The Pogus frontman Shane MacGowan has passed away at the age of 65.

MacGowan had been in intensive care for several months after first being diagnosed with viral encephalitis last year, which is said to have been exacerbated by shingles that spread to his eye.

Shane MacGowan's wife Victoria Mary Clarke took to Instagram to announce the sad news.

With several red heart emojis, she wrote: "I don’t know how to say this so I am just going to say it.

"Shane who will always be the light that I hold before me and the measure of my dreams and the love of my life and the most beautiful soul and beautiful angel and the sun and the moon and the start and end of everything that I hold dear has gone to be with Jesus and Mary and his beautiful mother Therese.

"I am blessed beyond words to have met him and to have loved him and to have been so endlessly and unconditionally loved by him and to have had so many years of life and love and joy and fun and laughter and so many adventures.

"There’s no way to describe the loss that I am feeling and the longing for just one more of his smiles that lit up my world. Thank you thank you thank you thank you for your presence in this world you made it so very bright and you gave so much joy to so many people with your heart and soul and your music.

"You will live in my heart forever. Rave on in the garden all wet with rain that you loved so much

"You meant the world to me."

Victoria recently asked for “love and prayers” after she shared a photo of the two in hospital.

MacGowan and Clarke had been together for more than 35 years.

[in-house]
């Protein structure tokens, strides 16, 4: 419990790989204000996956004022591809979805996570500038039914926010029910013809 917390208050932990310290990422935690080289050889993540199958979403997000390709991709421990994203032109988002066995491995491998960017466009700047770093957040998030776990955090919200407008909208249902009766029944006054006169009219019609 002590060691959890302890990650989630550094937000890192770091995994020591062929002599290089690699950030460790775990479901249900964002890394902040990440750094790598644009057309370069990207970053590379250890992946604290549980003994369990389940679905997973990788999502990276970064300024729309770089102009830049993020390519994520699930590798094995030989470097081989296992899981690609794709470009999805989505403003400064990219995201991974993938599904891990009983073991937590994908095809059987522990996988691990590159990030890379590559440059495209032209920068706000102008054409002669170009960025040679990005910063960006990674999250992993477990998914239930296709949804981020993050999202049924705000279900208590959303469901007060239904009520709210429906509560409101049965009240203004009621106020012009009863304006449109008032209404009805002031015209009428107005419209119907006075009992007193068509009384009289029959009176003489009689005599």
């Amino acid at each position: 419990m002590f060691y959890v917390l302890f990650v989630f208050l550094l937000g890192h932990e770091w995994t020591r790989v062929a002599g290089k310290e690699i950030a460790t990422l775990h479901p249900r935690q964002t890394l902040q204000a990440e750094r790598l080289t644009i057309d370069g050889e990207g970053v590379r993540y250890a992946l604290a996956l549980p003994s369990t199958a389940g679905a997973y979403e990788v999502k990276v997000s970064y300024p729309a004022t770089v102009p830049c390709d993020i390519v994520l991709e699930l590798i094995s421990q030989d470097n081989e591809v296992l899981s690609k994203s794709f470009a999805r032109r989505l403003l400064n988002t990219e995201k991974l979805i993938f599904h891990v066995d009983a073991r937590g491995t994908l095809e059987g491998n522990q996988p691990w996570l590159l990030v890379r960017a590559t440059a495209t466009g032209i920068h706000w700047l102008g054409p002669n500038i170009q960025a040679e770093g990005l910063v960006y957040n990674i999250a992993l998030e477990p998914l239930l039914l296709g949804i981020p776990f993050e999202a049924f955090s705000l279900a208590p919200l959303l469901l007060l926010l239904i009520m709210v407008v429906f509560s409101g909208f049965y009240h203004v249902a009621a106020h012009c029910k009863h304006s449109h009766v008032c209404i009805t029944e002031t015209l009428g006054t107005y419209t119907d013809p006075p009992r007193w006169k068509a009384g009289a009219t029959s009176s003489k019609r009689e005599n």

Clarke wrote: "Love is the most beautiful and powerful thing that we can experience as humans but love can also feel painful, especially if you are afraid of losing a person or anything else that you love. The really really big challenge that we all face is to go beyond what our minds think are the limits of love and what love really is.

"A lot of the time that thing we call love can more accurately be described as attachment or desire or need or longing or closeness or connection. And all of these are totally valuable and human and we need to acknowledge and appreciate and accept every part of our experience."

"But sometimes when you love very deeply you will find yourself facing terrifying fears of loss that can feel so big and devastating that you don't know how you can survive them and you can't imagine life without this person that you love. It's in these moments when you are staring into the abyss that you have an opportunity to expand your consciousness beyond the limitations of your mind."

They tied the knot in Denmark in November 2018. The intimate ceremony was attended by their close friend Johnny Depp, who also performed.

In 2021, the Irish star suffered a fall, breaking his right knee and tearing ligaments in his other. He never fully recovered following the incident.

Shane MacGowan's life

MacGowan was always open about his battle with addiction.

After a performance with singer Sinead O'Connor in 2000 he was reported to the police for his heroin habit. He credited this with saving his life — he and Victoria both went into rehab, one for drug addiction and the other to be treated for depression.

Famous for his mouthful of rotten teeth, in 2015 he underwent extensive dental surgery to replace them with implants. Victoria chose the whitest available, inspired by a photograph of actor Michael Fassbender.

MacGowan, remembering how he once got drunk with a bunch of fishermen in Greece with glittering smiles, insisted on having one solid gold tooth.

Fairytale of New York

Fun fact - MacGowan was born on Christmas Day.

Although known for other hits such as Dirty Old Town and Sally MacLennane, The Pogues were best known for Fairytale of New York with Kirsty MacColl.

MacGowan insisted that it arose as a result of a wager made by the Pogues' producer at the time, Elvis Costello, that the band would not be able to write a Christmas hit single.

The song has always courted controversy but remains one of the more popular festive anthems. 

On November 19, 2020, PinkNews journalist Josh Milton described the seemingly annual argument over whether or not the use of the word "f****t" was offensive as "Britain's worst festive tradition".

It is the most-played Christmas song of the 21st century in the UK.